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This eBook from the Gutenberg Project consists of approximately 166 pages of information about The Chronicle of the Canons Regular of Mount St. Agnes.

The Chronicle of Mount St. Agnes is the only work of Thomas a Kempis of which no English translation has yet appeared, and even in its original form the book is not readily accessible to readers, since the only text is that published by Peter and John Beller of Antwerp in 1621.  The ordinary collections of the works of a Kempis do not contain the Chronicle, although there is no doubt as to the authenticity of the book, which is of considerable importance to students of the movement known as “The New Devotion,” and to those who are interested in the Brotherhood of the Common Life.  The last nine pages of the Latin text have been added by an anonymous writer, and carry on the chronicle from the year 1471, in which a Kempis died, to 1477, but since this portion of the book is included in the first printed edition, and contains a notice of the author written by a contemporary member of the community, I have included the addition in the present translation of the Chronicle.

The Mother House of the Chapter to which the Monastery of Mount St. Agnes belonged, was the Monastery at Windesheim, of which we have a full account from the pen of John Buschius, a younger contemporary of a Kempis.  This work is too long to be included in the present volume, although the Antwerp edition before mentioned puts the two Chronicles together; Busch’s “Chronicon Windesemense” will therefore appear separately; but as the account of the foundation of the Mother House, written by William Voern, or Vorniken, supplements the information given by a Kempis, a translation of it is annexed to this book.  The writer was Prior of Mount St. Agnes before his promotion to the same office in the Superior House, and it was under his rule that a Kempis spent the early years of his priesthood, those years in which he composed the first part at least of the great work with which his name is associated.  William Vorniken also tells in outline the story of the conversion of the Low Countries to Christianity by Anglo-Saxon missionaries, and for all these reasons it has been thought that his “letter” may be of interest to English readers.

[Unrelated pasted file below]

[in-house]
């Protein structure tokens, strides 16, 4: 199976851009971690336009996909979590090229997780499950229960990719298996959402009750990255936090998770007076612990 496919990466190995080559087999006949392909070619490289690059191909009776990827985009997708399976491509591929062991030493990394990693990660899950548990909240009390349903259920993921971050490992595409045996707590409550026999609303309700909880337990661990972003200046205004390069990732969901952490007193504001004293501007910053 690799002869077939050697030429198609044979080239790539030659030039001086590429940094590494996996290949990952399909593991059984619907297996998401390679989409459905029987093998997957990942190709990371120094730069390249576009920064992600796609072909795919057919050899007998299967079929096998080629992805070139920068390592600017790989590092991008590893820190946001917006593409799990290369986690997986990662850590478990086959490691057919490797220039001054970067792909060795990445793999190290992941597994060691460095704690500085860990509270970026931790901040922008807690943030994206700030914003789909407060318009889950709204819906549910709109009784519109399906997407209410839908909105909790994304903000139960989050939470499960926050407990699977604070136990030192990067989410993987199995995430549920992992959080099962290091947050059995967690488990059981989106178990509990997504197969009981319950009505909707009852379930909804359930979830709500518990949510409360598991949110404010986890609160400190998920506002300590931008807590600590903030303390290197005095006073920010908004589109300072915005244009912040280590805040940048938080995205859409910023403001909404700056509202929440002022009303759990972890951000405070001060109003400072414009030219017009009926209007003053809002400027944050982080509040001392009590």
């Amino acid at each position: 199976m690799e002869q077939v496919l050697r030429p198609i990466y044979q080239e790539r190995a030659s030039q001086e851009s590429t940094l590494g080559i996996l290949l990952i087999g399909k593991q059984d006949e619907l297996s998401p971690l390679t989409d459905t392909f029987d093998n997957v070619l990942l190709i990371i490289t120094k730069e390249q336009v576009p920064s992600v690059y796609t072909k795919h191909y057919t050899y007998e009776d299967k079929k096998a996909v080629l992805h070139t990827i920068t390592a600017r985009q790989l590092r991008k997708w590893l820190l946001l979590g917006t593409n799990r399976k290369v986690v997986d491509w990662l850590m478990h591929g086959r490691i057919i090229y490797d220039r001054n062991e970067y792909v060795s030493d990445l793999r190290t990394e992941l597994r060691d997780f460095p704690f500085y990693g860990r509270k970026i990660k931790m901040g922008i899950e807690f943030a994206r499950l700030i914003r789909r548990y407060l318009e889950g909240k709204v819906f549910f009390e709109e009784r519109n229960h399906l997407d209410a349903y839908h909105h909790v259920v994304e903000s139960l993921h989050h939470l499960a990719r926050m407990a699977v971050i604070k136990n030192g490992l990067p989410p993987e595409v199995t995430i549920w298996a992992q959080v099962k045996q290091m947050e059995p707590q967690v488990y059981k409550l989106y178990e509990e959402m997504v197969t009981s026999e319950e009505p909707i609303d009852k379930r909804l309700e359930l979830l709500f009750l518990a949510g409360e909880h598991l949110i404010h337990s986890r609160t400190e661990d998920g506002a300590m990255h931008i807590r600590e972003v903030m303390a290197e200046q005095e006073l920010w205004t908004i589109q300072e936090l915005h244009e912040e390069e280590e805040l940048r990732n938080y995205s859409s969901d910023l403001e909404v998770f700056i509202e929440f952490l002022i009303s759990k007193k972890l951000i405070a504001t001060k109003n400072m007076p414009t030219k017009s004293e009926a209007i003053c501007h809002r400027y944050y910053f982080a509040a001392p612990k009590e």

It will be seen that the spelling of proper names is both peculiar and variable, but the principle observed in this translation has been to adopt the spelling given in the text, except in cases where variation is evidently the result of a printer’s error, and in those instances in which the writer translated names, e.g., Hertzogenbosch appears in the Chronicle as Buscoducis, and Gerard is called sometimes Groote, Groot, or Groet, and sometimes Magnus.

Further accounts of the lives of some of the Brothers who are mentioned in this Chronicle may be found in a translation of another work of a Kempis published last year, and entitled “The founders of the New Devotion,” Kegan Paul, Trench, Trubner & Co.; and the history of the other houses of the Chapter to which the Monastery of Mount St. Agnes belonged, has been treated exhaustively by Dr. J. G. R. Acquoy, “Het Klooster te Windesheim.”  Utrecht, 1880.

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